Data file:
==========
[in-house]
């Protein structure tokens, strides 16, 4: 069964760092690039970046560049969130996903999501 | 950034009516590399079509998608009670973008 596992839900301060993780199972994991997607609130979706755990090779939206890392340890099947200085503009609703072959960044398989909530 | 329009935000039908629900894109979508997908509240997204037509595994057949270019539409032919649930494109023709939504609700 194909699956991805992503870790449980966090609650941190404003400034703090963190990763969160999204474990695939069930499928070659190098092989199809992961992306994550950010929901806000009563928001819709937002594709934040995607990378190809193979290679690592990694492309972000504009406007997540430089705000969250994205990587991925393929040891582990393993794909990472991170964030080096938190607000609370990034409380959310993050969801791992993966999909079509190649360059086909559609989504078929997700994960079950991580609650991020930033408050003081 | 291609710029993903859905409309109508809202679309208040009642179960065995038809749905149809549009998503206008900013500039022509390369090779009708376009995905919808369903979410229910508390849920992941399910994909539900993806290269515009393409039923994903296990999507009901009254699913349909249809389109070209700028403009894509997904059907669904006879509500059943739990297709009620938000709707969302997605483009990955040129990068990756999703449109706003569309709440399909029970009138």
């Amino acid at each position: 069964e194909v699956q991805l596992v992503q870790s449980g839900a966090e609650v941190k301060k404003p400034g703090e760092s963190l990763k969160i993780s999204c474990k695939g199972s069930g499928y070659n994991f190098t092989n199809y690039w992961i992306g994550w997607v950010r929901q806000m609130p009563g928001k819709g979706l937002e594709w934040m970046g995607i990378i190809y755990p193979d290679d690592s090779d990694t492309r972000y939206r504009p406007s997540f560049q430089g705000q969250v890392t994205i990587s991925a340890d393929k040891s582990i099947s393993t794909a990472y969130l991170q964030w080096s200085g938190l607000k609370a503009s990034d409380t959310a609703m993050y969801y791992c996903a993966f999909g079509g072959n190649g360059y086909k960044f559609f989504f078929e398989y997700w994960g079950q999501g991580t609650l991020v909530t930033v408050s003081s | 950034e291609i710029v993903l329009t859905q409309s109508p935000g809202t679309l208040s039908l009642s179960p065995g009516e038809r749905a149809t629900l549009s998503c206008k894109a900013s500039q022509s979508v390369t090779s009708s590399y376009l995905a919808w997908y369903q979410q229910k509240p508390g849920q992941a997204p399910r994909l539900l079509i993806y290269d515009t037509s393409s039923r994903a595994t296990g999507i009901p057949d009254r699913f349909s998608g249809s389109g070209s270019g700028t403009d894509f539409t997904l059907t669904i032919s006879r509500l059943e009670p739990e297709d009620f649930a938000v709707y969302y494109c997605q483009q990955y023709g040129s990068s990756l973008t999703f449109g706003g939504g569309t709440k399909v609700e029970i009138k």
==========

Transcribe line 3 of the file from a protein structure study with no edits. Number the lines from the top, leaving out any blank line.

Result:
């Amino acid at each position: 069964e194909v699956q991805l596992v992503q870790s449980g839900a966090e609650v941190k301060k404003p400034g703090e760092s963190l990763k969160i993780s999204c474990k695939g199972s069930g499928y070659n994991f190098t092989n199809y690039w992961i992306g994550w997607v950010r929901q806000m609130p009563g928001k819709g979706l937002e594709w934040m970046g995607i990378i190809y755990p193979d290679d690592s090779d990694t492309r972000y939206r504009p406007s997540f560049q430089g705000q969250v890392t994205i990587s991925a340890d393929k040891s582990i099947s393993t794909a990472y969130l991170q964030w080096s200085g938190l607000k609370a503009s990034d409380t959310a609703m993050y969801y791992c996903a993966f999909g079509g072959n190649g360059y086909k960044f559609f989504f078929e398989y997700w994960g079950q999501g991580t609650l991020v909530t930033v408050s003081s | 950034e291609i710029v993903l329009t859905q409309s109508p935000g809202t679309l208040s039908l009642s179960p065995g009516e038809r749905a149809t629900l549009s998503c206008k894109a900013s500039q022509s979508v390369t090779s009708s590399y376009l995905a919808w997908y369903q979410q229910k509240p508390g849920q992941a997204p399910r994909l539900l079509i993806y290269d515009t037509s393409s039923r994903a595994t296990g999507i009901p057949d009254r699913f349909s998608g249809s389109g070209s270019g700028t403009d894509f539409t997904l059907t669904i032919s006879r509500l059943e009670p739990e297709d009620f649930a938000v709707y969302y494109c997605q483009q990955y023709g040129s990068s990756l973008t999703f449109g706003g939504g569309t709440k399909v609700e029970i009138k």